In this animal study, 36 adult female Sprague Dawley rats, aged 10–12 weeks with weights ranging from 162–194 gm were experimented upon for a period of 35 days (5 weeks). They were housed in the animal facility at the Aga Khan University. The rats were allowed to have free access to food and clean water under conditions of 12- hour dark and light cycle and a temperature ranging from 20-23°C. Food used was the standard diet for rodents in pellet form. Rats were observed for signs of abnormalities throughout the study. They were kept untreated for 2 days for complete acclimation to the laboratory conditions. The animals were divided into 3 groups, each group comprising of 12 animals. The group 1 served as the control group (n = 12) and received water, whereas groups 2 and 3 were given water suspension of betel nut (orally) every day in the morning in dosages 30 mg and 60 mg, respectively for a period of 5 weeks.

Drug treatment

For the rats in the two treatment groups, we selected 30 mg per day and 60 mg per day dosages of betel nut. These dosages were based on the fact that the classical doses of betel nut in humans have been reported to be from 2–8 gm for various clinical conditions [13]. Assuming an average human body weight of 55 kg, the highest dose would be 145 mg/kg. Considering that the mean body weight of rats during the study period remains around 200 gm, the average dose of betel nut would be approximately 30 mg per day. Moreover, it has been shown that betel nut meal consumption in concentrations from 5-10% by albino rats for a period of 4 weeks produced no detectable pathological changes [14]. On the basis of these two lines of evidence, betel nut doses of 30 mg and 60 mg were selected for the two treatment groups (group 2 and group 3) respectively.

Preparation of betel nut suspension

Dried raw areca nut seeds were obtained from the whole-sale market in Karachi to ensure that the material in this study represents the main ingredient of various forms in which it is usually consumed by the general population. Dried nuts were ground into a powder form using an electric grinder. Water suspensions of 30 mg/mL and 60 mg/mL were prepared and placed on a Red Rocker [Hoefer Scientific Instruments, San Francisco] for 30 minutes for gentle mixing. Using a 3-mL syringe and an oral gavage needle, 1 mL of betel nut suspension was delivered in the lower end of the buccal cavity of the rat.

Treatment period

One of the objectives of the study was to investigate the effect of betel nut on weight gain in adolescent rats. Since the maximum weight gain in adolescent female Sprague Dawley rats is up to a period of 4–5 weeks [15], it was decided that the treatment with betel nut would be carried out for a period of 5 weeks, starting at the age of 10–12 weeks. Moreover, a preliminary experiment was also run which indicated that the maximum growth of adult female Sprague Dawley rats was from a mean age of 10 weeks to 16 weeks under the conditions of the Animal Care facility of our University. Rats were weighed in each group every week to determine any change in body weight.

Scarification and collection of blood and tissues

At the end of 5 weeks of treatment, the animals were weighed and anesthetized after being subjected to fasting for 12 hours. Blood (3–4 mL) was collected from the heart of each rat by cardiac puncture and transferred in equal volumes to an EDTA tube and another tube without any anti-coagulant. The rats were sacrificed by cervical dislocation while they were under the influence of anesthesia [16]. Liver, kidney, spleen and stomach were removed from each rat and fixed in 10% buffered formalin for 24 hours. Plasma and serum were separated immediately and stored at -200C until analysis. The study had been approved by the Ethics Committee for Research on Animals, Aga Khan University.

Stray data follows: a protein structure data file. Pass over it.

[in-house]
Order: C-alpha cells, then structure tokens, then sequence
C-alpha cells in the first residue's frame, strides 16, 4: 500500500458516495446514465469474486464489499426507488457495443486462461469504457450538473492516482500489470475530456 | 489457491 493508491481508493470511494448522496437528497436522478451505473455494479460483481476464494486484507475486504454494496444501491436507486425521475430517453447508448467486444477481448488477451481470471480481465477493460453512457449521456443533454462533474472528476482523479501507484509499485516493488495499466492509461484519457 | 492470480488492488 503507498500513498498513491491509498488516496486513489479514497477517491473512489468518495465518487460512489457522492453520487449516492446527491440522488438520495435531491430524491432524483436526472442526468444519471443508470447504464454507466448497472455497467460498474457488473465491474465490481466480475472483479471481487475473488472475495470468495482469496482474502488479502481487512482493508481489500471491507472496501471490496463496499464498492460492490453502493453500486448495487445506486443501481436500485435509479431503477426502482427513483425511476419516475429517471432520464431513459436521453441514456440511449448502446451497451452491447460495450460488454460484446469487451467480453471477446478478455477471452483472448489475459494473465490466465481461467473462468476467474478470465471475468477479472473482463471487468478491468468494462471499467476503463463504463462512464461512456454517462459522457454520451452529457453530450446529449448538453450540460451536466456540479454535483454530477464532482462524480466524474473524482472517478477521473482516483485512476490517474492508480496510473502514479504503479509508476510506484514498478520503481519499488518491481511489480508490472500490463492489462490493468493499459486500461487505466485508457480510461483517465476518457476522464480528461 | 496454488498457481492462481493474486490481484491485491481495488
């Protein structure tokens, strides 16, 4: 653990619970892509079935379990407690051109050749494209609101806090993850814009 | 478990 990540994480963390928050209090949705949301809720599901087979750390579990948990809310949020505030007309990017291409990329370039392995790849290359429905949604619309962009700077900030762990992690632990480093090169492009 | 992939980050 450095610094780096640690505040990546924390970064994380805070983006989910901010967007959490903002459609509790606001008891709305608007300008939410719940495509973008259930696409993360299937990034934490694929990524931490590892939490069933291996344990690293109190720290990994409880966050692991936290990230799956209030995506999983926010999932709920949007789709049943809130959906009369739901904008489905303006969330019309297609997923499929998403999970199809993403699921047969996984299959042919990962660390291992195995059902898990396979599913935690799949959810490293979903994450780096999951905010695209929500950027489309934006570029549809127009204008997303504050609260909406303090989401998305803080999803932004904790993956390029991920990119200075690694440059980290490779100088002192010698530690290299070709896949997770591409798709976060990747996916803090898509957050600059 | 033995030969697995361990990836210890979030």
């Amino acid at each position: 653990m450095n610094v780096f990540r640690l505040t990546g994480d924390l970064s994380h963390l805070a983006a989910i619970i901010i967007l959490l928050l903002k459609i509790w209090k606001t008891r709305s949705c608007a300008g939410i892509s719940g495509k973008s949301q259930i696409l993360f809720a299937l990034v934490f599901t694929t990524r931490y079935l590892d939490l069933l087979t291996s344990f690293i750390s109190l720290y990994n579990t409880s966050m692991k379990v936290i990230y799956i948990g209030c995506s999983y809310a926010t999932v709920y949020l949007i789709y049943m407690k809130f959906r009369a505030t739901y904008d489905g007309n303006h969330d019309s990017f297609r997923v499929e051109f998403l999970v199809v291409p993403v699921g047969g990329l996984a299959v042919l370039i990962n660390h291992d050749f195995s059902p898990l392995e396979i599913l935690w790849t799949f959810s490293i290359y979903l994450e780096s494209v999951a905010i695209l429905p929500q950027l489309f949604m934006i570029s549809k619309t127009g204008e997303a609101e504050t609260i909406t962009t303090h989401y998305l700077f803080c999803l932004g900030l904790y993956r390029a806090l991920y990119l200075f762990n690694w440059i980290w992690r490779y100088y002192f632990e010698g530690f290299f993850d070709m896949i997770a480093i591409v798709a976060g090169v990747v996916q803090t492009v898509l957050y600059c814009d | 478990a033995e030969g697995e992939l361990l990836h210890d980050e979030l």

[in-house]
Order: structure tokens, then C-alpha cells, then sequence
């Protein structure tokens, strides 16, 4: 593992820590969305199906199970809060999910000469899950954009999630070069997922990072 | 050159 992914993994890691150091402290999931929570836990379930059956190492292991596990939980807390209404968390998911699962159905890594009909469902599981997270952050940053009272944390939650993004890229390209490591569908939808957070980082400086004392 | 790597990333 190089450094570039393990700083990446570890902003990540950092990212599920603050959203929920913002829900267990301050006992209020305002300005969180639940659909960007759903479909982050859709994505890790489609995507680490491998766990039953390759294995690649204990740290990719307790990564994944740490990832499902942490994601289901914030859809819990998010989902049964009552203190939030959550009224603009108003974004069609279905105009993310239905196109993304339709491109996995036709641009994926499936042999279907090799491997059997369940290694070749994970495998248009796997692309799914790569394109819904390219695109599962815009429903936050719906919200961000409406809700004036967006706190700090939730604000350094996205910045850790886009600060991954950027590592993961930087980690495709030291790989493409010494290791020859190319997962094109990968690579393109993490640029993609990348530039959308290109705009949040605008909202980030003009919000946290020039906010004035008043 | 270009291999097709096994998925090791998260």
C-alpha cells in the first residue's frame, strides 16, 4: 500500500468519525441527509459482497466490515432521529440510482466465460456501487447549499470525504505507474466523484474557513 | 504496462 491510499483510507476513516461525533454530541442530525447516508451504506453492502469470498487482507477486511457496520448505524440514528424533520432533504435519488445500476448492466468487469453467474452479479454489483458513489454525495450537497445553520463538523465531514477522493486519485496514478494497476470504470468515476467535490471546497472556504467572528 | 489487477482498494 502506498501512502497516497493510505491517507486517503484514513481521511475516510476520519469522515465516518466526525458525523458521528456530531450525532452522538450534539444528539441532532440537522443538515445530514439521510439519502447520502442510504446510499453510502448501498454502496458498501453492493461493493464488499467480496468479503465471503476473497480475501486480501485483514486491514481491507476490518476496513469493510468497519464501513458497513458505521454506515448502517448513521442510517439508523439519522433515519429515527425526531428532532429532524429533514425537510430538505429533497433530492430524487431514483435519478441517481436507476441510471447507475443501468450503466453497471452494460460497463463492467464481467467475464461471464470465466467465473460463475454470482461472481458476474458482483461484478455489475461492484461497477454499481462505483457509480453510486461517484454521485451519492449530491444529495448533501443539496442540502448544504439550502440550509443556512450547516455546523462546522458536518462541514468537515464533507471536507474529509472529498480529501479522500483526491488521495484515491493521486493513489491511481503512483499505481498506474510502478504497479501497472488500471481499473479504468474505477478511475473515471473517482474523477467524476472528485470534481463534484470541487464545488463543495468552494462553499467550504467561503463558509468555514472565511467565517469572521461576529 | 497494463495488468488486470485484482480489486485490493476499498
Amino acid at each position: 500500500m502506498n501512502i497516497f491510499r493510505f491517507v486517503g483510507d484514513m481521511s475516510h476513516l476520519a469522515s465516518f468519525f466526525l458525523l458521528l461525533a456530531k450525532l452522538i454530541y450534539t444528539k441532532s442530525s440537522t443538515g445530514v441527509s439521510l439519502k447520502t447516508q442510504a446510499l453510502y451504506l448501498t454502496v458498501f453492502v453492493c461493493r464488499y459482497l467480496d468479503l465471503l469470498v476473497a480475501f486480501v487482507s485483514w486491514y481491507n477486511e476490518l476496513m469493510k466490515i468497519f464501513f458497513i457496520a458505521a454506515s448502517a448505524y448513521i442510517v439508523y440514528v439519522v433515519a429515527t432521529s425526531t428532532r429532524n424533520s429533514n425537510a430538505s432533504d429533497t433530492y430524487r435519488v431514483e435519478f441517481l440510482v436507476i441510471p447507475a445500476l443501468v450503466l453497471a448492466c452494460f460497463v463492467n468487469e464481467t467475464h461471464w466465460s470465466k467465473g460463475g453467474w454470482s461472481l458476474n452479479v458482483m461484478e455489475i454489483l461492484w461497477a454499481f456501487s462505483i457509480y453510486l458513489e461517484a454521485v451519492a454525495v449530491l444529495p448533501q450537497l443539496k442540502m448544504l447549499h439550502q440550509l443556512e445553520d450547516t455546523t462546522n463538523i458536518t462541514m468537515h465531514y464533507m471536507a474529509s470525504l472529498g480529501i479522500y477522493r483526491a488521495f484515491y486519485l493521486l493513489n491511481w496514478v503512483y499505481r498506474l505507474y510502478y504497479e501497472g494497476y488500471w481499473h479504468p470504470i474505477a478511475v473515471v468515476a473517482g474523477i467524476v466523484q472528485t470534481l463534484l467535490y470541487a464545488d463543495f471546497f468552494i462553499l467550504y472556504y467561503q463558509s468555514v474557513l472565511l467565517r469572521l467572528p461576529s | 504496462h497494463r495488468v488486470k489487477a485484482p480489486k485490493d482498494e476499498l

Measurements of biochemical parameters

Kits for fasting serum glucose, total cholesterol, high density lipoprotein (HDL)-cholesterol, low density lipoprotein (LDL)-cholesterol and triglycerides were obtained from Roche Diagnostics, USA. Serum sample (200 μL) was analyzed on Cobas C III analyzer (Roche Diagnostics, USA). The minimum limits of measurement for serum glucose, total cholesterol, HDL-cholesterol, LDL-cholesterol and triglycerides were 2.0 mg/dL, 9.7 mg/dL, 3.0 mg/dL, 3.9 mg/dL and 8.9 mg/dL, respectively.

Serum folate and vitamin B12 were analyzed by radioassays [17,18]. Both of these methods have been described in detail in a recent publication [19]. Determination of plasma homocysteine was carried out using a kit based on fluorescence polarization immunoassay (Abbott Laboratories, Ltd, Pakistan) following the instructions of the manufacturer. The limit of detection of homocysteine by this assay is 4 μmol/L. N-acetyl-beta-D-glucosaminidase (NAG)-a nonspecific marker of inflammation was determined in serum samples using a spectrofluorimetry based method of Whiting et al. [20]. One unit of NAG activity was defined as that which released 1 μmole of 4-methylumbelliferone per minute under assay conditions. This method has been described in detail in a previous communication [21]. Serum alanine aminotransferase (ALT) was analyzed spectrometrically using a kit (RANDOX, UK) following the manufacturer’s instructions. The lower detection limit of this assay is 8.0 units/L.

Morphological studies

Liver, kidney, spleen and stomach immersed in 10% buffered formalin for 24 hours were processed in a routine fashion and embedded in paraffin. Serial sections (3-5μm) were cut and stained with Hematoxylin and Eosin (H & E). Slides were then examined under light microscope by a histopathologist for any morphological changes. Extramedullary erythropoiesis in splenic sections of rats from all three groups was done in a semi quantitative method. Foci of extramedullary erythropoiesis were measured in millimeter using microstage and ocular scale on Olympus BX51 microscope. The sums of all foci showing extramedullary erythropoiesis were then compared in three groups.